The tea party has used the Constitution to discredit virtually all non-defense federal spending, which begs the question, “What does the Constitution actually say?” Saturday is national Constitution Day, making it the perfect opportunity to take a closer look at this important document.
For those who claim entitlements are a violation of the Constitution, the preamble states explicitly that the government must “promote the general Welfare” of the people. This part of the preamble is as prominent as the requirement that the government “provide for the common defense” of the nation.
Article I establishes Congress in two houses: the Senate and the House of Representatives. “All legislative Powers…shall be vested in a Congress.” This means the president does not have the right to legislate via Executive Order. The tea party got that one right. Article I also grants the sole right to impeach the president to the House and the responsibility for conducting an impeachment trial to the Senate. This is part of the very delicate “balance of powers” the Constitution sets up between the three branches of the government.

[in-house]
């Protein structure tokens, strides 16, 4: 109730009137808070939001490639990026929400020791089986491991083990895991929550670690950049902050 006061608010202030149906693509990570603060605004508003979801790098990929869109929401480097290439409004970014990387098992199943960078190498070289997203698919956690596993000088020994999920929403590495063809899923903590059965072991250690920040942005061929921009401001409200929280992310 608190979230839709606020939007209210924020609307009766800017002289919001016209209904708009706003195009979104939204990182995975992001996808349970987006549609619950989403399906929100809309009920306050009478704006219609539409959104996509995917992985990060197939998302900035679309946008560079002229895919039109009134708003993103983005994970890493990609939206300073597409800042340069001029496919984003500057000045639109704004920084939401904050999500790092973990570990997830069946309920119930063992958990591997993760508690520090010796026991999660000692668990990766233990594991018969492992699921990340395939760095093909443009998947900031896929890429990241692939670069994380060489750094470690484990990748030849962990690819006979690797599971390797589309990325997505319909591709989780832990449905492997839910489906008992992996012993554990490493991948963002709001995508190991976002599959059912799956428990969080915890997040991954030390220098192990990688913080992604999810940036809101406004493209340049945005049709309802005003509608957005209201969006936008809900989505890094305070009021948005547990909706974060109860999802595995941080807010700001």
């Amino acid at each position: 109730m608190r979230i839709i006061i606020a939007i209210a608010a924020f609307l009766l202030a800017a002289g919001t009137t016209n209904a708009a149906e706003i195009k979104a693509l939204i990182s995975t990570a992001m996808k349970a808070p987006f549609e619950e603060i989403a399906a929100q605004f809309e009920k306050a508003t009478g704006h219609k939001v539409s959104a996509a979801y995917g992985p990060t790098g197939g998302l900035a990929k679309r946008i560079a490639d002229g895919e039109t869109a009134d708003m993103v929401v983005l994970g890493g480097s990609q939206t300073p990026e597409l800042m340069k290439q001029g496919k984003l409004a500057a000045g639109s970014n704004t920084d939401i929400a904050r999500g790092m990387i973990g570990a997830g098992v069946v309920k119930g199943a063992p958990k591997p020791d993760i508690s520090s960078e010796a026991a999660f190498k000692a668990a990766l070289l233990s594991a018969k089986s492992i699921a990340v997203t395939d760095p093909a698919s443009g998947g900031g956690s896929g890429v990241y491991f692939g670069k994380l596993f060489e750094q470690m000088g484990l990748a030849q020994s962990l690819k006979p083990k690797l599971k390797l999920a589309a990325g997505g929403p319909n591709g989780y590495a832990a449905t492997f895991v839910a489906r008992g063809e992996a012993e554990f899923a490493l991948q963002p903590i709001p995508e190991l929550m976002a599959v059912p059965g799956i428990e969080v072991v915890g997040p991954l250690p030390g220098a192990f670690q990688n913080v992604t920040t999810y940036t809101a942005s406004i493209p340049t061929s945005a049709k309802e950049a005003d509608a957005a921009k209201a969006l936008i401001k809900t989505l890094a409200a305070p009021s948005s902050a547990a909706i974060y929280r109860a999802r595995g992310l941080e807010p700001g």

In Article I, Section 7, the president is given veto rights for any bill Congress has passed. However, Congress can override the veto by a two-thirds majority. This means that if two-thirds of Congress were all from the same party, that party could pass virtually any legislation it wanted without having to compromise with members of the opposing party, even the president.
Article I, Section 8 gives Congress the power to levy taxes and pay the government’s debts. In the recent “debt ceiling debate,” some people blamed the president for causing the problem or for not standing up to Congress. In fact, Congress is responsible for the budget. The legislature had already passed bills to spend the money, knowing full well that the budget passed would require additional debt.
However, the president did have the power to veto any bill Congress produced to make budgetary changes a condition of raising the debt ceiling. The Republicans don’t have a two-thirds majority, so they had to come up with a bill the president would sign. The Constitution does not address what Congress may or may not do with the money collected other than reiterate that it should “promote the general Welfare” of the country, a phrase that is open to interpretation.
Article II establishes the Executive Branch. It names the president “Commander in Chief of the Army and Navy.” The president has the power to make treaties and appoint Supreme Court justices, but both must be ratified by Congress.
Article III establishes the Judicial Branch, the Supreme Court and the federal court system.
Article V provides an avenue for “amending” the Constitution. It calls for two-thirds of Congress to agree or the states can cut Congress out of it if two-thirds of state legislatures can agree to the changes.
See, the founding fathers expected that over time the needs of our society might change. They didn’t even think that they covered every need that might crop up, so why should we?